Project: Understanding the role of activating Killer cell Immunoglobulin-like Receptors in infection and reproduction
While Natural Killer (NK) cells are best known for their contribution to innate immune responses to viral infection and cancer, increasing evidence suggests that they also play a significant role in reproduction. Their function is governed by the integration of activating and inhibitory signals received through an array of diverse receptors. Among these, members of the Killer cell Immunoglobulin-like Receptor (KIR) family recognise defined groups of Human Leukocyte Antigen (HLA) class I molecules to enable NK cells to sense changes in HLA class I expression following infection or transformation, as well as having a role in mediating placental invasion during pregnancy. Curiously, while the function of inhibitory KIR is well characterised, the role and regulation of activating KIR remains poorly understood despite both being thought to recognise similar or overlapping HLA ligands. This project will therefore examine how NK cells expressing activating or inhibitory KIR differentially respond to HLA loss induced by cytomegalovirus-encoded viral evasins, and whether this response is impacted by the co-expression of other receptors or ligands associated with infection or pregnancy. This project will pair a number of immunological methods including in vitro assays of primary human NK cells and flow cytometric analysis, along with molecular and cellular techniques such as lentiviral transduction of cell lines.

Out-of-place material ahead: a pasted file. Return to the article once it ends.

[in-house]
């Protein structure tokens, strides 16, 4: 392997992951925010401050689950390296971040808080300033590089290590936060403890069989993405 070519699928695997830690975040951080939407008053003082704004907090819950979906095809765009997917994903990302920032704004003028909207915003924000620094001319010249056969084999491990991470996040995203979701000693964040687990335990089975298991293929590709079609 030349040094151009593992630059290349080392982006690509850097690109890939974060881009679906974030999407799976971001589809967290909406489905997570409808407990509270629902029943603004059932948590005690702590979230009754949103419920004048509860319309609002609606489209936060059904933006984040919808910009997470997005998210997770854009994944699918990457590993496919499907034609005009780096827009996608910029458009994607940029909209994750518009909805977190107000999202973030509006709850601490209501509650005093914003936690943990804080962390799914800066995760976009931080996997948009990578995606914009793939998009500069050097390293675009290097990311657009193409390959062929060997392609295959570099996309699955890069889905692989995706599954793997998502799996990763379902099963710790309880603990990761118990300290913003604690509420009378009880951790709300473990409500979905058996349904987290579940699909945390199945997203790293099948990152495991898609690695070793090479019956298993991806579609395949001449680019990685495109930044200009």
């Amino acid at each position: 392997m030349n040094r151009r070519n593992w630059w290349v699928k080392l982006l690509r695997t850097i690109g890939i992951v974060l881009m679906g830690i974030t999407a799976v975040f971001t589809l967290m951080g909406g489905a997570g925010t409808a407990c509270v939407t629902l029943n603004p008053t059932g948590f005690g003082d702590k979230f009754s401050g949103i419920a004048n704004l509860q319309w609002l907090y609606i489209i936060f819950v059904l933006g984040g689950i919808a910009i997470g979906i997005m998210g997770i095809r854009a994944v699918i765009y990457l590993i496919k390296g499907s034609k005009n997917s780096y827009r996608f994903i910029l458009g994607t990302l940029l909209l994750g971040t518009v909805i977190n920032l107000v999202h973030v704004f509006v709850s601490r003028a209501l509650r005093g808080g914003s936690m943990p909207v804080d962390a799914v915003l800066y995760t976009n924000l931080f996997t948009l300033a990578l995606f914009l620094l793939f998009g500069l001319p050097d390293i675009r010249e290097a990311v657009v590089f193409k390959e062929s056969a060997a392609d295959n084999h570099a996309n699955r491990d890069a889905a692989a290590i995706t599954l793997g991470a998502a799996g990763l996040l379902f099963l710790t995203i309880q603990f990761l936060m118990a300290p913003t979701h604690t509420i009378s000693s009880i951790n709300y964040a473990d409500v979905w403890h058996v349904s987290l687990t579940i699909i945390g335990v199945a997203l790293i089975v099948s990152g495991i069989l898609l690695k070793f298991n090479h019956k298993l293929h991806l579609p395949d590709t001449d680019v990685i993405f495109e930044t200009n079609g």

The Brooks lab has a broad array of interests, largely centered on the role of immunoreceptors in the regulation of lymphocyte activation. In particular, we are interested in how natural killer cell receptors regulate NK cell and T cell activation and how genetic variation in these receptors along with their HLA-encoded ligands impacts on clinical outcomes in the settings of infection and transplantation.
Brooks Group Current Projects
Understanding the role of activating Killer cell Immunoglobulin-like Receptors in infection and reproduction
PhD/MPhil, Master of Biomedical Science, Honours